Brandon had booked an excursion to swim with dolphins, and the rest of us didn’t feel like doing that, so we decided to explore the town a bit. We headed off the ship.

I think the square mile right by the cruise ship dock is nothing more than tourist shops. We walked along the main drag, looking down alley after alley filled with storefronts.

We stopped in at many of them, admiring the way some of the displays claimed the items were “handmade by local craftsmen” when I’m pretty sure they were shipped in bulk from China. Luchador masks were a popular item, and I tried one on while I thought of my wrestling stage name. How about Revenge de la Rojo?

There were some cool stores where the goods were definitely handmade. Pepper bought a really nice leather fanny pack (is there a fancy name for those?) and some earrings. She collects earrings much like I collect ties: both of us probably have far too many, but it’s okay. I stumbled upon a cool hat that says COZ and it felt appropriate.

Both of us enjoyed using our pidgin Spanish as we chatted with the store owners. My Duolingo training hasn’t exactly made me an expert, but I could understand many of the signs and notices, and was able to have halting conversations with patient vendors. At one point, while Pepper was haggling with a vendor– a girl who looked to be about fourteen– I noticed a mural painted on a nearby wall. The closer you look at it, the stranger it gets.

We spent a few hours wandering the streets, and Pepper and Kricket were starting to complain about the heat.

We decided to head back to the ship for some food (of course) but it was a long walk back. We went along the shore, where there were some odd statues. It all began with a Derpy Fish, which I encouraged Kricket to emulate.

From there we passed the Happy Octopus…

The Bucktooth Snail…

Another (identical) Derpy Fish…

And even a Dancing Turtle…

Our last stop before the dock was a statue of General Rafael Melgar, who was famous for… something, I guess.

As we headed out of Cozumel toward Texas, we noticed a massive ship in the distance. It’s a bit hard to tell the scale in the photo.

Looking closer, we noticed it was the Icon of the Seas, the largest cruise ship in the world. She has a capacity of almost eight thousand passengers, with a crew complement of over two thousand. This happened to be her maiden voyage. On the left of the photo above, there are three other cruise ships. One is a Carnival ship that had followed us from Roatan (and is actually visible in the selfie of me and Pepper in that post). That means a total of six ships had docked in Cozumel that day! There were almost certainly more than twenty thousand people who left those ships to do some shopping or take excursions or explore the area. It must be a crazy life to work and live in Cozumel and have those ships pull into dock.

Late night snack tonight: deviled eggs.


Today we landed in Honduras. Our port of call was Roatan, and we’d booked a trip on a catamaran to go snorkeling. But first, we enjoyed our usual buffet breakfast, which provides around a thousand calories to start our day. The bacon here is amazing, and each time I return to the buffet to load up more eggs, pancakes, or cinnamon rolls, I grab another few slices of pig.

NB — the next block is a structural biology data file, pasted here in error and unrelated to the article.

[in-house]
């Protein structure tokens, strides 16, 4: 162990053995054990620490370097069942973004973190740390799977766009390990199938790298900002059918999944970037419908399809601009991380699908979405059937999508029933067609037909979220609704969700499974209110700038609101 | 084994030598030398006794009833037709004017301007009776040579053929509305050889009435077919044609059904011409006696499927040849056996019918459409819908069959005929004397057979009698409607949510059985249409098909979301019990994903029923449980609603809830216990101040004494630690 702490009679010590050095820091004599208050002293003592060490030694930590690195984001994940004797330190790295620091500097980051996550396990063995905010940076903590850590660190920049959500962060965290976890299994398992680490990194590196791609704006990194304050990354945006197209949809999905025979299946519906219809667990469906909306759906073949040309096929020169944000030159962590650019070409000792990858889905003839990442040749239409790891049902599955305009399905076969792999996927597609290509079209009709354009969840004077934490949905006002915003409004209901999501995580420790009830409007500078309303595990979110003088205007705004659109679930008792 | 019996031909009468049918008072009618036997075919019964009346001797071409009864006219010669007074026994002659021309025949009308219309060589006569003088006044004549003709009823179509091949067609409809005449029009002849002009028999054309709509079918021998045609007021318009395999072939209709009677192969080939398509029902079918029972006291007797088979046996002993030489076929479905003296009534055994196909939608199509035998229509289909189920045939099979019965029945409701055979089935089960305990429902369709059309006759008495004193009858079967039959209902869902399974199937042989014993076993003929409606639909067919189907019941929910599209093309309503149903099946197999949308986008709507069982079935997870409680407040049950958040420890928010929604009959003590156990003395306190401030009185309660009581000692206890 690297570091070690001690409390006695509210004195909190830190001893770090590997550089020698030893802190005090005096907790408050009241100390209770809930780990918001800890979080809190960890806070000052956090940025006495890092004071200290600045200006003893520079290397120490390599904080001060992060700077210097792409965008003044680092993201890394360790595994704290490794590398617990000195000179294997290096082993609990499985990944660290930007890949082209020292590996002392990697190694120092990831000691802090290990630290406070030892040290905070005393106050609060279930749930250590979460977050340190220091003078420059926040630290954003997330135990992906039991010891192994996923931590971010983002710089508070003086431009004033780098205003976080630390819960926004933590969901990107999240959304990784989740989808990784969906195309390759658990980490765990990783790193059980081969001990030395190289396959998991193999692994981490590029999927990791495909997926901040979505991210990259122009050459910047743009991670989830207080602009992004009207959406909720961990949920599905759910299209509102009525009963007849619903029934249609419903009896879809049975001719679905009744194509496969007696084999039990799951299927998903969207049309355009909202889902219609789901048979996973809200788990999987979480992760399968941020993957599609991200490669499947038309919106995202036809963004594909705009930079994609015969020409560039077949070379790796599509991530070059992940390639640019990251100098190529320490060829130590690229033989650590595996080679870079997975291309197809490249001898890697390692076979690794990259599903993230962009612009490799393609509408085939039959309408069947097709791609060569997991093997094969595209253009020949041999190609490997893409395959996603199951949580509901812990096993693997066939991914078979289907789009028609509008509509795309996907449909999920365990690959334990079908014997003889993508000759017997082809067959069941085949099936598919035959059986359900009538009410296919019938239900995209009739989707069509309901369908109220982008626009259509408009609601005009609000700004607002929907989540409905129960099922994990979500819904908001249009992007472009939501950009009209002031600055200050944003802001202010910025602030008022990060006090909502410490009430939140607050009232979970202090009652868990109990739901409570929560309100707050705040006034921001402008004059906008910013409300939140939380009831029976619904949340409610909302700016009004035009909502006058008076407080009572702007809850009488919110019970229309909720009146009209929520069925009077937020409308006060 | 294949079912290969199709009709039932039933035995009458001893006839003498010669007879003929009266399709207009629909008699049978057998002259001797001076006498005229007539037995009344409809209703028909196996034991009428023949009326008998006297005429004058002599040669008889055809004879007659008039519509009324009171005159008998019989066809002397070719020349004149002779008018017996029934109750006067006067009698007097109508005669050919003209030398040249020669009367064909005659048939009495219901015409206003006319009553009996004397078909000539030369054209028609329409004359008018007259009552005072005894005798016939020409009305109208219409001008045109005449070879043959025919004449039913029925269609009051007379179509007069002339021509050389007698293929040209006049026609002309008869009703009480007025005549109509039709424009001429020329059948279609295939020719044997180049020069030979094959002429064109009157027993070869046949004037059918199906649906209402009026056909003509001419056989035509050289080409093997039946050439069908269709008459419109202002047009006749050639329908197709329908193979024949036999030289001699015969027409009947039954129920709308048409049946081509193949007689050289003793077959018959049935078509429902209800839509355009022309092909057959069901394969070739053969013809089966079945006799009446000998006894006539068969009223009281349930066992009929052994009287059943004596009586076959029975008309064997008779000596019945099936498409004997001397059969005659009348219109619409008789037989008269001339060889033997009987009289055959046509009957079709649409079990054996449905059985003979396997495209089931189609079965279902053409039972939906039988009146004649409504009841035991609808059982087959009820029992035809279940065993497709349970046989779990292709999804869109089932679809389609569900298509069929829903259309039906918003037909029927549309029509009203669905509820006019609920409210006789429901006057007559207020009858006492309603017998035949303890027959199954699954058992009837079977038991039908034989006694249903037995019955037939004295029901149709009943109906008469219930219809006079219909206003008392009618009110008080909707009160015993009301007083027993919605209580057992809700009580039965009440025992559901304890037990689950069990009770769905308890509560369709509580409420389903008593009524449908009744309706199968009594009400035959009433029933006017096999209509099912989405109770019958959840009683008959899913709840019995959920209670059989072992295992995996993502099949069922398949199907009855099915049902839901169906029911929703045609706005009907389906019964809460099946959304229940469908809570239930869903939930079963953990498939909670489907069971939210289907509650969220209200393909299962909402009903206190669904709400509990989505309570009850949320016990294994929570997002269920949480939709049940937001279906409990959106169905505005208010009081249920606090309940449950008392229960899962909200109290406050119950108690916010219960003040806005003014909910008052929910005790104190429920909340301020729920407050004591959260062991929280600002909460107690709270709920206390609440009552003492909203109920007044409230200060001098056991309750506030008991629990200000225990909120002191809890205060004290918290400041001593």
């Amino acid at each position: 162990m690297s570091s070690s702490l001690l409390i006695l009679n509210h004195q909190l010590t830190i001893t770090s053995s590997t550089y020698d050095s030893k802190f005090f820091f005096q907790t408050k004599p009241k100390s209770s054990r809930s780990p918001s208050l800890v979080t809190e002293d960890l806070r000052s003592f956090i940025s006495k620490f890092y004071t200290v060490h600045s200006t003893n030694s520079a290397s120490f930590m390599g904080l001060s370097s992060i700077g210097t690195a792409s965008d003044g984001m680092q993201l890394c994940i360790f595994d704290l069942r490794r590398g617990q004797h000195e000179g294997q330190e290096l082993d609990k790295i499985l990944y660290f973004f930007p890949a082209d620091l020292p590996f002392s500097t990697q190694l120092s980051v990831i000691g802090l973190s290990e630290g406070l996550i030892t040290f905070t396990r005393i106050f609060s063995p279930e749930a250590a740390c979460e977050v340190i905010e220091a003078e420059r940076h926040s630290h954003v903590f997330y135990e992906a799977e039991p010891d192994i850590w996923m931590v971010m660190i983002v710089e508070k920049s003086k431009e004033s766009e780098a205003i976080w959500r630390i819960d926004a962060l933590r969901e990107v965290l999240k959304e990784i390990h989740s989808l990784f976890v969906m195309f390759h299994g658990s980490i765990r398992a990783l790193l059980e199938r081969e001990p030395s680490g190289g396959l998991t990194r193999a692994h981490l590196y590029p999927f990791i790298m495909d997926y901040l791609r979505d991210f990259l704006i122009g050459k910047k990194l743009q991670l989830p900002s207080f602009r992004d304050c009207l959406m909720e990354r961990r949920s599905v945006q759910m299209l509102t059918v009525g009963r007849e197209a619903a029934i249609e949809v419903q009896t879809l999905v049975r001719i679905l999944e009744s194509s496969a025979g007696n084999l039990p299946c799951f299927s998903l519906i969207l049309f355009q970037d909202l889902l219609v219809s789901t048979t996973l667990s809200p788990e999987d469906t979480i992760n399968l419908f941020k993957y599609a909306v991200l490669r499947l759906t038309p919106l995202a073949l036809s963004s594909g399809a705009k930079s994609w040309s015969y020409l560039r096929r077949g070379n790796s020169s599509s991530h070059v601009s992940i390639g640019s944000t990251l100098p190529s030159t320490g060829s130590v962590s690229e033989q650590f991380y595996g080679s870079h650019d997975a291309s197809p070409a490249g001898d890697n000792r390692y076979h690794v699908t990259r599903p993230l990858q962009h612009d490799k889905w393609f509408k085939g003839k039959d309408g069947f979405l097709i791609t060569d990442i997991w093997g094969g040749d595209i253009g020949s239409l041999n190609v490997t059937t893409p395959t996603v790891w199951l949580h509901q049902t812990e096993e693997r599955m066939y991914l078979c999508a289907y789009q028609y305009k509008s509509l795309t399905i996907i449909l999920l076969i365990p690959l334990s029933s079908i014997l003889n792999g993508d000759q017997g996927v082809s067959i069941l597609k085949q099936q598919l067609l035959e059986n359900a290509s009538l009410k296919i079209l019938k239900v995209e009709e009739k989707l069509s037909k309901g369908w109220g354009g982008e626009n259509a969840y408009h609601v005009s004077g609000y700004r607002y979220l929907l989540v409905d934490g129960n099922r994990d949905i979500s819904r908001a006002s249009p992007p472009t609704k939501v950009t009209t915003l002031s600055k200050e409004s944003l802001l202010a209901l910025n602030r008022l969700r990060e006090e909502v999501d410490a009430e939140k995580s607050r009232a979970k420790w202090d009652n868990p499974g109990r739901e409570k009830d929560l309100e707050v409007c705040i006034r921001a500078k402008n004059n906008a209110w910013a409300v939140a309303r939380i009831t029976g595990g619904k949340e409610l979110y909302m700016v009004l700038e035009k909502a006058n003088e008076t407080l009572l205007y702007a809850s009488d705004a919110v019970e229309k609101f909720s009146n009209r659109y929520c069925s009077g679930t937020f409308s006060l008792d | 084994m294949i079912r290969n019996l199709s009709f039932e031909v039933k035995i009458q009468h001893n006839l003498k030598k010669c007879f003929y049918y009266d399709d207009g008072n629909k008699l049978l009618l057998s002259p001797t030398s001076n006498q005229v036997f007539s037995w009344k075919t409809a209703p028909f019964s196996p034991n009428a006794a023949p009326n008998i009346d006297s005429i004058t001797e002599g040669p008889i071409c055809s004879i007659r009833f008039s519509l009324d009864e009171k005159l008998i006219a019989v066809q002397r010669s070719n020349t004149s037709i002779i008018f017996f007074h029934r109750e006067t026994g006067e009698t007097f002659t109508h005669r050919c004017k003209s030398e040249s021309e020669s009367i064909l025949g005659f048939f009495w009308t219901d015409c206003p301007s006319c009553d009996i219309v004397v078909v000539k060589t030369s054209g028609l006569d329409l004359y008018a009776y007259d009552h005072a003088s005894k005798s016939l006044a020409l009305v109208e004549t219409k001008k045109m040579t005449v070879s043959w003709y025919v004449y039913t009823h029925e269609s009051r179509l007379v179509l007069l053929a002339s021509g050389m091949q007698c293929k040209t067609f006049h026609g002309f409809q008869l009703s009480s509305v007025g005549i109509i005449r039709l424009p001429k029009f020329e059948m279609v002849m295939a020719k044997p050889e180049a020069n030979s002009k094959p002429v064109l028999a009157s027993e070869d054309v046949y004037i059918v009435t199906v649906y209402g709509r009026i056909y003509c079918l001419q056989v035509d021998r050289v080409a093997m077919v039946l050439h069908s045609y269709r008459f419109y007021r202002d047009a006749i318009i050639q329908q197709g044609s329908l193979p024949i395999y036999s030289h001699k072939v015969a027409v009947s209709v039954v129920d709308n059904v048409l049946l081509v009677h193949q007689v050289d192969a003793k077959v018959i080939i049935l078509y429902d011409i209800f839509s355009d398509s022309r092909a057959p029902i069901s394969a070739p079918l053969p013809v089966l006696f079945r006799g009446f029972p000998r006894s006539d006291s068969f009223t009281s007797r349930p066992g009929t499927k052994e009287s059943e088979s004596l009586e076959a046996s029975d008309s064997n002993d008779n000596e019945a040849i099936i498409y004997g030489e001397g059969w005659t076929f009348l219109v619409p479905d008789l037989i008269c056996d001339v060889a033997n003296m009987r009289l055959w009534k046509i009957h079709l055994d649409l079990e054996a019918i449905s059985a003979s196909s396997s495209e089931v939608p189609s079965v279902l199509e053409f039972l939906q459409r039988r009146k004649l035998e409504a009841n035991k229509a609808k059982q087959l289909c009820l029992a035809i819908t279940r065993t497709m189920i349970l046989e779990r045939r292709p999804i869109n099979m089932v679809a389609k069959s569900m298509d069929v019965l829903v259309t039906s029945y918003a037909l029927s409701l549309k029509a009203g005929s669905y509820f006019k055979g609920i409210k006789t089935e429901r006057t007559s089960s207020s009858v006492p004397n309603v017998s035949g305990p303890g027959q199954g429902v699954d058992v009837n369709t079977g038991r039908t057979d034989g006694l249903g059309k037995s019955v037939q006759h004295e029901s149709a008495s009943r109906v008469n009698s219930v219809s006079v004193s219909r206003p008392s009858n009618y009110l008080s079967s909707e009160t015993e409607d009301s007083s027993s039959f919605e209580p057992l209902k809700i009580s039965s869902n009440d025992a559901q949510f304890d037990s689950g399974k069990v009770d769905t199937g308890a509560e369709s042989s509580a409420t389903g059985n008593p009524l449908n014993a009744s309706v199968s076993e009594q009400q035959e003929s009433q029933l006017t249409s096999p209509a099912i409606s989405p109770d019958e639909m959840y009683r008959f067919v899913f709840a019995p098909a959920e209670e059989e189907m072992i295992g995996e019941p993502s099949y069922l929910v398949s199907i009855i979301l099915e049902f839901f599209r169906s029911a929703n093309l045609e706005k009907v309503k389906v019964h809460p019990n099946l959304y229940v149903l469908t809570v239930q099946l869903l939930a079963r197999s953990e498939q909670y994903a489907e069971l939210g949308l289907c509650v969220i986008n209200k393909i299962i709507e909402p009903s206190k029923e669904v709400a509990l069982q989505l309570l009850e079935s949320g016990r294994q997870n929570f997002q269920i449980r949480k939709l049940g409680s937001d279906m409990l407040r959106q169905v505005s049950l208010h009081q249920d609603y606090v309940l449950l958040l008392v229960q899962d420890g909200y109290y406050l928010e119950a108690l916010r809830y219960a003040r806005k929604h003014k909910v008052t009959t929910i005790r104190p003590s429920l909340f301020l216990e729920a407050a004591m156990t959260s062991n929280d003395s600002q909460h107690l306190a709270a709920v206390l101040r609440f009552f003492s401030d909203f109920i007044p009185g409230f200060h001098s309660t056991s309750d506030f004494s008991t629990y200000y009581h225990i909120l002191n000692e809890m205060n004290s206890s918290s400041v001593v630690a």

There’s a group of three crew members who walk around the breakfast area delivering coffee and pastries. I guess if you’re too lazy to get your own muffin, you can sit and wait for them to come over. They sing songs together, all related to coffee and pastries. They’ve rewritten the words to a few well-known songs, like the Earth Wind and Fire classic September. Yes, imagine a song about doughnuts that sounds like September. Anyway, they’re a smashing hit– always garnering applause from whoever’s around– so of course we had to take a picture with them.

After our hearty breakfast, we disembarked and headed for the marina. It involved a ride through town in a small bus, whose driver navigated the narrow, crowded streets with a beautiful combination of skill and recklessness. The traffic was crushing, and there weren’t any stop lights, stop signs, or even road signs in general. You’d just merge when you felt brave enough, and other drivers would stop and grudgingly let you in, giving you a few inches of clearance and honking a few times to let you know they were irritated.

We made it to the marina, though, and boarded a sixty-foot catamaran. I’d call it more of a “party boat” because the captain– a huge dark muscled Honduran with a thick accent– would steer with a loose half-hearted grip on the wheel while blasting American party rock on the stereo. We listened to everything from Sweet Home Alabama to YMCA to Firework. We got some instruction about the snorkel equipment (nothing complicated) and jumped into the water. It wasn’t as warm as Harvest Caye yesterday, mainly because the skies were grey and stormy and threatened rain. Brandon and I headed out while Pepper and Kricket figured out how to jump off the ship.

There were big schools of fish rushing around, many within just a few feet of me.

As I followed another school, I headed over to a drop-off where the coral suddenly ended in a rock cliff that descended into the dark depths.

Beyond that, it was impossible to see what was below. Suddenly a mass of bubbles floated up, and a guy wearing scuba gear ascended from the deep. Pretty cool! I’m not particularly interested in scuba, but snorkeling was fun. We spent about an hour wandering the area, and then climbed back aboard the party boat.

The captain opened the bar, and there were free drinks for everyone. As songs like American Pie and Gangnam Style blasted, several of the passengers who’d had a bit more to drink than most were dancing on the deck. Well, staggering might be a better description. An hour later, as we returned to the marina, one had to be helped off the boat because he was so sloshed. Sigh.

That night we enjoyed another Caribbean sunset.

Looking for something to do other than a raunchy comedy show, we went up to the racetrack and inquired about the cars. It turned out the rules require close-toed shoes, and I was wearing sandals (of course). I went back to our room and donned my Keens, which are absolutely close-toed, but was told they weren’t good enough because they still had open air vents. Apparently the shoes have to be entirely closed, “for safety reasons”. So I wasn’t allowed to race the cars. Brandon, who had regular old tennies, took to the track.